I am a fundraiser. This is not an easy career for me, nor did I intentionally fall into it, and the necessities of the job often chafe against my natural inclinations and passions. I find fundraising to be incredibly important and fulfilling work, however, so I am trying to learn not only how to do it well for my organization, but how to do it in a way that aligns with my introversion, sensitivity towards others, and personal ethics. This job certainly likes to yank all my weaknesses and faults to the forefront, so I suppose I’m also using this opportunity to grow and become a better, more balanced person. All good things, if I can someday find my authentic niche in the fundraising world.
I was drawn to Daniel Pink’s book precisely because I thought the way he presents “sales” in the summaries fits well with my interpersonal ethics; I hoped that it could help me find an authentic and healthy way through this complicated field, and hoped it would teach me about some of the psychology of persuasion, as it purported to do. The book did not disappoint. To Sell is Human is a quick, easy read on some of the pyschology behind effective salesmanship in the 21st century. It is (somewhat arbitrarily) arranged in three sections. In the first section, Pink lays the foundation by arguing for two current and new economic realities: that “selling” (or what he calls “moving others”) is now part of every job, and that the current information age has changed what constitute effective sales strategies.
The second section of the book focuses on how to be a salesperson, on the tools Pink claims are essential for effective sales strategies in 21st century. Always Be Closing is tossed out in favor of a new ABCs of sales that speaks to the humanity of the customer/donor: Attunement, Bouyancy, Clarity. Salespeople should focus on understanding the perspectives of the other person, maintaining positivity and persistence in the face of inevitable rejection, and finding and articulating the actual problem the customer/donor wants to solve.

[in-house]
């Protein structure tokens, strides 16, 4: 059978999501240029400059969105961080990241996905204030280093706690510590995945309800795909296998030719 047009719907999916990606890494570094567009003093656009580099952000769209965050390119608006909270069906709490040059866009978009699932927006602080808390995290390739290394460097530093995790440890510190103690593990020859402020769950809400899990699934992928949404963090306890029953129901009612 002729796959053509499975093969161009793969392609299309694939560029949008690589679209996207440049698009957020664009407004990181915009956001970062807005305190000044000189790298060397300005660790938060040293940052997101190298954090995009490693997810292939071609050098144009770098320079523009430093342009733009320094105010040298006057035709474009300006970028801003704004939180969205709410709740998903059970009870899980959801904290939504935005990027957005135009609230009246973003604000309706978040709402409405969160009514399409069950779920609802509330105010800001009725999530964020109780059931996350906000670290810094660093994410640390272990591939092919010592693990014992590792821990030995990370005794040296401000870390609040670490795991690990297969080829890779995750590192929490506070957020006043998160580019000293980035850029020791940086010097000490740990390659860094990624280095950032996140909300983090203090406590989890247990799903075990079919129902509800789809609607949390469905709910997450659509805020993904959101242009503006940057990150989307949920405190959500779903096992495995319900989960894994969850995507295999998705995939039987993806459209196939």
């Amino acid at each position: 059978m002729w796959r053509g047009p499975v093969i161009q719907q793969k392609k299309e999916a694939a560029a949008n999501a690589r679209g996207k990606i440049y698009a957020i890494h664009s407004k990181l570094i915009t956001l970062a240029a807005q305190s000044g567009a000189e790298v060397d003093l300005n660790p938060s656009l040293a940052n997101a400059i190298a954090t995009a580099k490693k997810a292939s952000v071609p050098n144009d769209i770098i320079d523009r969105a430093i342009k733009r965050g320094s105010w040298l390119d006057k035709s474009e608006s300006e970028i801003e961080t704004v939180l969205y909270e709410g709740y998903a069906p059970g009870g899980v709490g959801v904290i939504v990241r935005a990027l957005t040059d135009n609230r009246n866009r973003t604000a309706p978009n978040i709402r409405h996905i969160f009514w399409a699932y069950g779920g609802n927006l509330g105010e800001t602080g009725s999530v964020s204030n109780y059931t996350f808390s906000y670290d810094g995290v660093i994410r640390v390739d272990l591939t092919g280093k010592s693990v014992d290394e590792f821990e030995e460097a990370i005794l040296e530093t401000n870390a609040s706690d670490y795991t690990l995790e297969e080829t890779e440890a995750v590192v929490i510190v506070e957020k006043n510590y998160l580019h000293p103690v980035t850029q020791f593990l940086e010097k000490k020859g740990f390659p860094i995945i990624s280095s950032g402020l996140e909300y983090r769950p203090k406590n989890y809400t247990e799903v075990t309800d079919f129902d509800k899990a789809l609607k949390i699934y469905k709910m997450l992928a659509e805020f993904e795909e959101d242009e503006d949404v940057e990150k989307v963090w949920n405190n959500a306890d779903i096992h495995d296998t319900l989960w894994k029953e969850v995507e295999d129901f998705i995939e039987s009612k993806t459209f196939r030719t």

The final section focuses on what to do: how to develop and refine an effective pitch; how to use improvisational techniques to pivot when needed and get the customer/donor in a more receptive frame of mind; and the need to present the sales opportunity, as much as possible, as a chance for the customer/donor to serve others (as the seller serves the customer/donor).
Chapters in sections two and three all end with either a case study or a set of exercises, putting the ideas in context and making them directly applicable to the reader’s professional life.
As a careful and hesitant introvert who is loathe to “push” a sale on anyone, I appreciated Pink’s very person-oriented and academic view of moving others. He references studies from reputable and well-respected psychologists (including some I already appreciate: Csikszentmihalyi, Seligman, and Fredrickson) and emphasizes that the best sales end goal involves improving the life of the customer/donor and making the world a better place in the process. This is a “moving others” process I can get behind, and I will come back to this book many times as I prepare for introductory meetings with donors and as I write proposals to advance the research and student support of my unit.
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